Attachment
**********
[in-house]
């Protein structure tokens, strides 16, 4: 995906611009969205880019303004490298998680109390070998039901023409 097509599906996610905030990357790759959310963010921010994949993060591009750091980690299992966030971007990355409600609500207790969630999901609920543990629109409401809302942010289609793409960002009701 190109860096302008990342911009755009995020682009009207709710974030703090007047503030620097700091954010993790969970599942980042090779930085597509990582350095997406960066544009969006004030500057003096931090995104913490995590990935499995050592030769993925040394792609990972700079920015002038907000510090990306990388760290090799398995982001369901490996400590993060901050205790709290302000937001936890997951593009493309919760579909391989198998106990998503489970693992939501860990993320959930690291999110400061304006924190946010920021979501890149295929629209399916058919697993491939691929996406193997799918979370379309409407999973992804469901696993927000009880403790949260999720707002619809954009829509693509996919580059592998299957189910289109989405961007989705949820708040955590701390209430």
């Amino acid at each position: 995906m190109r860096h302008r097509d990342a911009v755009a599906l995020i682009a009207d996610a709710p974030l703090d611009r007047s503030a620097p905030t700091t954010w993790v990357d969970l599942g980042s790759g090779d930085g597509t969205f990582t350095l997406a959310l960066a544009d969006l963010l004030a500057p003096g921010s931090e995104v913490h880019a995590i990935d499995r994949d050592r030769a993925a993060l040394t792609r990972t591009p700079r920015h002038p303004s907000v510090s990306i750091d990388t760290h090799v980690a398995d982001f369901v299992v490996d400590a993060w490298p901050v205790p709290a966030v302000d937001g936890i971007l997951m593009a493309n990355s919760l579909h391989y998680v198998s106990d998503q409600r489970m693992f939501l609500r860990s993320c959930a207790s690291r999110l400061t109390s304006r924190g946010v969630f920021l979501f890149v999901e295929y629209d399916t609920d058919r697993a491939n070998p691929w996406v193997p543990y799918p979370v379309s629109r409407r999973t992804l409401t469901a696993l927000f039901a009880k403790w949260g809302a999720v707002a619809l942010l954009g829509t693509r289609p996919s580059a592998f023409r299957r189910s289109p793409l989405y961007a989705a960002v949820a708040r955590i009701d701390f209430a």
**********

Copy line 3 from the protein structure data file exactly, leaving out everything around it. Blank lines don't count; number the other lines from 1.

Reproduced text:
């Amino acid at each position: 995906m190109r860096h302008r097509d990342a911009v755009a599906l995020i682009a009207d996610a709710p974030l703090d611009r007047s503030a620097p905030t700091t954010w993790v990357d969970l599942g980042s790759g090779d930085g597509t969205f990582t350095l997406a959310l960066a544009d969006l963010l004030a500057p003096g921010s931090e995104v913490h880019a995590i990935d499995r994949d050592r030769a993925a993060l040394t792609r990972t591009p700079r920015h002038p303004s907000v510090s990306i750091d990388t760290h090799v980690a398995d982001f369901v299992v490996d400590a993060w490298p901050v205790p709290a966030v302000d937001g936890i971007l997951m593009a493309n990355s919760l579909h391989y998680v198998s106990d998503q409600r489970m693992f939501l609500r860990s993320c959930a207790s690291r999110l400061t109390s304006r924190g946010v969630f920021l979501f890149v999901e295929y629209d399916t609920d058919r697993a491939n070998p691929w996406v193997p543990y799918p979370v379309s629109r409407r999973t992804l409401t469901a696993l927000f039901a009880k403790w949260g809302a999720v707002a619809l942010l954009g829509t693509r289609p996919s580059a592998f023409r299957r189910s289109p793409l989405y961007a989705a960002v949820a708040r955590i009701d701390f209430a």